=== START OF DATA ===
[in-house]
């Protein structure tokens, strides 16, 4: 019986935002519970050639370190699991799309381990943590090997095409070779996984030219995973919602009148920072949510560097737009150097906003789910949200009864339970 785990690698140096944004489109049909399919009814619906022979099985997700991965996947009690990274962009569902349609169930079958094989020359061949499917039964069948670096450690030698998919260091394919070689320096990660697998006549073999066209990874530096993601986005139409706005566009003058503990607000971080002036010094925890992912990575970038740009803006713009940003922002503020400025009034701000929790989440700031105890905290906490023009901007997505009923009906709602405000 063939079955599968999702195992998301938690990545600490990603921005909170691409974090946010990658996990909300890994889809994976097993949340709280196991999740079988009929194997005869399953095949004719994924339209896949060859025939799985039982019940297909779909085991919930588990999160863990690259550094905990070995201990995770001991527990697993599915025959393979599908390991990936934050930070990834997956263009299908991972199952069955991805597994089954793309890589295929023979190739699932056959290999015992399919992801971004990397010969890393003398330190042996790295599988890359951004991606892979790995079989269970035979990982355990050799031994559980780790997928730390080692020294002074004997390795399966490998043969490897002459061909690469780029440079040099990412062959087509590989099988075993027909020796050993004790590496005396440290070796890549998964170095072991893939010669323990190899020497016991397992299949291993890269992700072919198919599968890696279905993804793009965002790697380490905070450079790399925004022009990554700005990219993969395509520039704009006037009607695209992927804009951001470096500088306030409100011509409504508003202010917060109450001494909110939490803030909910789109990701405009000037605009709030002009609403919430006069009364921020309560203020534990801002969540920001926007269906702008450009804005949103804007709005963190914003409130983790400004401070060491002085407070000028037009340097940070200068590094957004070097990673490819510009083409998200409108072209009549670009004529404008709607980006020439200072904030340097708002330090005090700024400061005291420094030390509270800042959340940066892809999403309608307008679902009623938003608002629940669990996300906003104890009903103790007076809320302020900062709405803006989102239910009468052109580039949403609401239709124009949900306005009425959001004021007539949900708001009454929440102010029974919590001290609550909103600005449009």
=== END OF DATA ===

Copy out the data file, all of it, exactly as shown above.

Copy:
[in-house]
């Protein structure tokens, strides 16, 4: 019986935002519970050639370190699991799309381990943590090997095409070779996984030219995973919602009148920072949510560097737009150097906003789910949200009864339970 785990690698140096944004489109049909399919009814619906022979099985997700991965996947009690990274962009569902349609169930079958094989020359061949499917039964069948670096450690030698998919260091394919070689320096990660697998006549073999066209990874530096993601986005139409706005566009003058503990607000971080002036010094925890992912990575970038740009803006713009940003922002503020400025009034701000929790989440700031105890905290906490023009901007997505009923009906709602405000 063939079955599968999702195992998301938690990545600490990603921005909170691409974090946010990658996990909300890994889809994976097993949340709280196991999740079988009929194997005869399953095949004719994924339209896949060859025939799985039982019940297909779909085991919930588990999160863990690259550094905990070995201990995770001991527990697993599915025959393979599908390991990936934050930070990834997956263009299908991972199952069955991805597994089954793309890589295929023979190739699932056959290999015992399919992801971004990397010969890393003398330190042996790295599988890359951004991606892979790995079989269970035979990982355990050799031994559980780790997928730390080692020294002074004997390795399966490998043969490897002459061909690469780029440079040099990412062959087509590989099988075993027909020796050993004790590496005396440290070796890549998964170095072991893939010669323990190899020497016991397992299949291993890269992700072919198919599968890696279905993804793009965002790697380490905070450079790399925004022009990554700005990219993969395509520039704009006037009607695209992927804009951001470096500088306030409100011509409504508003202010917060109450001494909110939490803030909910789109990701405009000037605009709030002009609403919430006069009364921020309560203020534990801002969540920001926007269906702008450009804005949103804007709005963190914003409130983790400004401070060491002085407070000028037009340097940070200068590094957004070097990673490819510009083409998200409108072209009549670009004529404008709607980006020439200072904030340097708002330090005090700024400061005291420094030390509270800042959340940066892809999403309608307008679902009623938003608002629940669990996300906003104890009903103790007076809320302020900062709405803006989102239910009468052109580039949403609401239709124009949900306005009425959001004021007539949900708001009454929440102010029974919590001290609550909103600005449009």